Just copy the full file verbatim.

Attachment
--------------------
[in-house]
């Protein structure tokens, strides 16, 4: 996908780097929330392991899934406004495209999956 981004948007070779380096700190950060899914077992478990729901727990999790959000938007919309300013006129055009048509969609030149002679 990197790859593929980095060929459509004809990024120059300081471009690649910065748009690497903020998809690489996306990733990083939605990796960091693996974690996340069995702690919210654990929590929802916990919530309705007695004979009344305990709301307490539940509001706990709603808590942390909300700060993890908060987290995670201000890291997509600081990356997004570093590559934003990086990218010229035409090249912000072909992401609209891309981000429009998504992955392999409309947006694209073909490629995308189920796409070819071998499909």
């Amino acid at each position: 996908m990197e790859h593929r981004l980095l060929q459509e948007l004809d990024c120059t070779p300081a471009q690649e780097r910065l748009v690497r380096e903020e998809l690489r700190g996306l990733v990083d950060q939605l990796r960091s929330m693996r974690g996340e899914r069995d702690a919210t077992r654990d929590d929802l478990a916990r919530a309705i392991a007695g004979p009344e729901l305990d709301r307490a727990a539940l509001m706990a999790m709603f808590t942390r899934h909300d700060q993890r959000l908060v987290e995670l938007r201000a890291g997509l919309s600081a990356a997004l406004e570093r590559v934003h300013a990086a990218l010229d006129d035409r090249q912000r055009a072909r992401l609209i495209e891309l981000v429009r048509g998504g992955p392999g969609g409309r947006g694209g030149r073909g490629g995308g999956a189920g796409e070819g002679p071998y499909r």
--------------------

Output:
[in-house]
């Protein structure tokens, strides 16, 4: 996908780097929330392991899934406004495209999956 981004948007070779380096700190950060899914077992478990729901727990999790959000938007919309300013006129055009048509969609030149002679 990197790859593929980095060929459509004809990024120059300081471009690649910065748009690497903020998809690489996306990733990083939605990796960091693996974690996340069995702690919210654990929590929802916990919530309705007695004979009344305990709301307490539940509001706990709603808590942390909300700060993890908060987290995670201000890291997509600081990356997004570093590559934003990086990218010229035409090249912000072909992401609209891309981000429009998504992955392999409309947006694209073909490629995308189920796409070819071998499909």
């Amino acid at each position: 996908m990197e790859h593929r981004l980095l060929q459509e948007l004809d990024c120059t070779p300081a471009q690649e780097r910065l748009v690497r380096e903020e998809l690489r700190g996306l990733v990083d950060q939605l990796r960091s929330m693996r974690g996340e899914r069995d702690a919210t077992r654990d929590d929802l478990a916990r919530a309705i392991a007695g004979p009344e729901l305990d709301r307490a727990a539940l509001m706990a999790m709603f808590t942390r899934h909300d700060q993890r959000l908060v987290e995670l938007r201000a890291g997509l919309s600081a990356a997004l406004e570093r590559v934003h300013a990086a990218l010229d006129d035409r090249q912000r055009a072909r992401l609209i495209e891309l981000v429009r048509g998504g992955p392999g969609g409309r947006g694209g030149r073909g490629g995308g999956a189920g796409e070819g002679p071998y499909r």